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too much spin? « Previous | |Next »
June 20, 2009

George Megalogenis makes two key points in Let reality do the talking in relation to the second part of the Labor government’s economic stimulus package. Megalogenis rightly acknowledges that the structure of Labor’s stimulus package --the money flowing through the real economy--- is one in which the school building program aims to take over from the so-called cash splashes.

The first point made is that the second strand of the stimulus package is working:

Construction, the sector that usually leads the nation into a jobs recession, happens to be hiring again, according to this week’s official statistics. That makes it two ticks so far for the stimulus. Phase one, the $20.1billion in cash handouts, propped up consumer spending. Now phase two, the $14.7bn school-building extravaganza, is keeping the blue-collar tradie off the dole queue.... The construction sector had shed 15,000 jobs between last August and February. But 10,000 jobs were added in the three months to May - that is, after the second stimulus package was announced in February. Over the year to May, construction employment is up 8500, or 0.9 per cent. To put that result in context, construction had lost 50,500, or 4.3per cent, of its workforce at the equivalent period of the last recession in the early 1990s.

So the stimulus is doing the job it was designed to do--- a quick hit to the GDP in a context where many constructions are being finished slowly, some developments have gone bust, and there are few new big developments being started. Presumably, this hit holds things---helps prevent a deeper recession--- together until the big infrastructure projects come on line.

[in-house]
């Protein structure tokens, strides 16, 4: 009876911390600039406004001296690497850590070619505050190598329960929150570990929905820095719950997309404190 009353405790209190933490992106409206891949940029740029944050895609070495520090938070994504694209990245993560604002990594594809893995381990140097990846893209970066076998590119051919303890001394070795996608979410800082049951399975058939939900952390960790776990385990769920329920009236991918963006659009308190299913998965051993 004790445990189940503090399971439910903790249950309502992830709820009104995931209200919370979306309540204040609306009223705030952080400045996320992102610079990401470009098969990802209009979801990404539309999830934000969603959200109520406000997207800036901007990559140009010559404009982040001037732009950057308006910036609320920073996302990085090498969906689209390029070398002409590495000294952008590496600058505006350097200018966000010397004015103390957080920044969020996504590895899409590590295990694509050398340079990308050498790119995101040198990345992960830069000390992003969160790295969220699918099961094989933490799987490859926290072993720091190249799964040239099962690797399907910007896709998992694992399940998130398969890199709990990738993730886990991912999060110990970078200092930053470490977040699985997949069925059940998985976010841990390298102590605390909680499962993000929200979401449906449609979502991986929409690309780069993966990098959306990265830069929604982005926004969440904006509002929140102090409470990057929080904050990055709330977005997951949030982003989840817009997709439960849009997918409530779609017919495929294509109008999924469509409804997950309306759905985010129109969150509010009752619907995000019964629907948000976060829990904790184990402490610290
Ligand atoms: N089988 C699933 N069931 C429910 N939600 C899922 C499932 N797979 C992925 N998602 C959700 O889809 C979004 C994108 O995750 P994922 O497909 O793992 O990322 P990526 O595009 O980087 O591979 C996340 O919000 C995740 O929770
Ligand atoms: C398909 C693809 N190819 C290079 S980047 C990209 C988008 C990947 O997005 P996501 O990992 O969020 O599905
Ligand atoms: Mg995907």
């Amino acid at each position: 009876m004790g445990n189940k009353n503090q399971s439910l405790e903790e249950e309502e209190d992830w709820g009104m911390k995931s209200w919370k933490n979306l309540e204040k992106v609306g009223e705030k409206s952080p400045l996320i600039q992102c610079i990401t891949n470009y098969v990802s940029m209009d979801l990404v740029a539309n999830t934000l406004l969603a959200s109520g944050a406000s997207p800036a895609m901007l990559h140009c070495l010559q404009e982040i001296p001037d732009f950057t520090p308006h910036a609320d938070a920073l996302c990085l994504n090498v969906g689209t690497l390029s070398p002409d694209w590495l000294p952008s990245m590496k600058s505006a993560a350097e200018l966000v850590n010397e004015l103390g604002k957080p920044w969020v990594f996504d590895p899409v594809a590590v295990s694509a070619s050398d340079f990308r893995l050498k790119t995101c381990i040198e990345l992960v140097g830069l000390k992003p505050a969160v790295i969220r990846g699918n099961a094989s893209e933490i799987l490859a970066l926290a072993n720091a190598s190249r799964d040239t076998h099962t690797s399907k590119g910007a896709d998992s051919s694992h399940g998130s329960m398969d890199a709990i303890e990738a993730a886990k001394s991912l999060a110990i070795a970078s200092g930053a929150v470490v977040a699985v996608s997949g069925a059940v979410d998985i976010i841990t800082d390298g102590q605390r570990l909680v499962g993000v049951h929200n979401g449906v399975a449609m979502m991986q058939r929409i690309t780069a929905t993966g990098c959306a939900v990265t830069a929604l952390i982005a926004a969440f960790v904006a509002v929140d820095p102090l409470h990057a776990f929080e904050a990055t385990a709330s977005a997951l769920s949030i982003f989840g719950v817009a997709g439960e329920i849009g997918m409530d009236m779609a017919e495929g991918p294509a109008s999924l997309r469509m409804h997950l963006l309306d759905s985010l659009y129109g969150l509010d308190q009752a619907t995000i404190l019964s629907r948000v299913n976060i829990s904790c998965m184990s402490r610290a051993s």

Megalogenis' second point is that a question mark should be placed over the second stimulus package in terms of whether the money is being spent wisely. There are examples of this not being the case. He says:

Kevin Rudd confuses the worthy exercise of sandbagging the most volatile part of the labour market with nation-building...Labor couldn’t have it both ways - spending promptly and investing wisely - so it sacrificed efficiency and equity for haste. ...Rudd lumps the mass school maintenance, announced in February, with the budget’s infrastructure agenda. This is where he invites confusion because he is selling a gymnasium and a road or a port as the same thing. Plainly they are not. If the economy wasn’t on the edge of recession, the gym may not have attracted the taxpayer chequebook. But the road or port would have been built, preferably by the private sector or in a public-private partnership in keeping with Labor policy.

Megalogenis is right on this: calling the money for school maintenance and buildings nation building is spin, since the word 'nation building' has historically meant really big infrastructure projects.

What is unclear is why Labor needs to spin in this way when the stimulus is working. It doesn't cover up the obvious flaw that nation building is more business-as-usual and has very little to do with making the shift to renewable energy. Is it the consequence of the obsession with media management? Is it a bad response to the Coalition's attack on Labor's Keynesian policies?

The question mark has the effect of increasingly interpreting Labor's reform policies as more about spin than action. My judgement is that the reform current of Rudd Labor is weak--the light on the hill flickers in the darkness. Most of the reform rhetoric looks increasingly like spin to cover up inaction.

| Posted by Gary Sauer-Thompson at 12:59 PM | | Comments (2)
Comments

Comments

A clear example of the weak commitment to reform is the way Labor allowed a delay in legislation to require 20 per cent of Australian energy to come from renewables by 2020. They tied it to the legislation for the Carbon Pollution Reduction Scheme rather than treating it separetly.

Chris Berg, a research fellow with the Institute of Public Affairs and editor of the IPA Review, says in Stimulus (n): a huge sum of money spent on any old crap in The Sunday Age that the some of the spending inculcates belief that the sole task of federal politicians is to snatch as much money out of the common pool of taxation as they can.

The community infrastructure program reproduces this principle on an industrial scale. Government MPs will dine out for years on the photographs of them wearing safety hats while observing the construction of sheds and toilets in every corner of their electorate. And that may be the whole point.

His point is about the wasteful spending--- the pile of crap. He doesn't consider the question whether the spending is working in terms of easing the recession.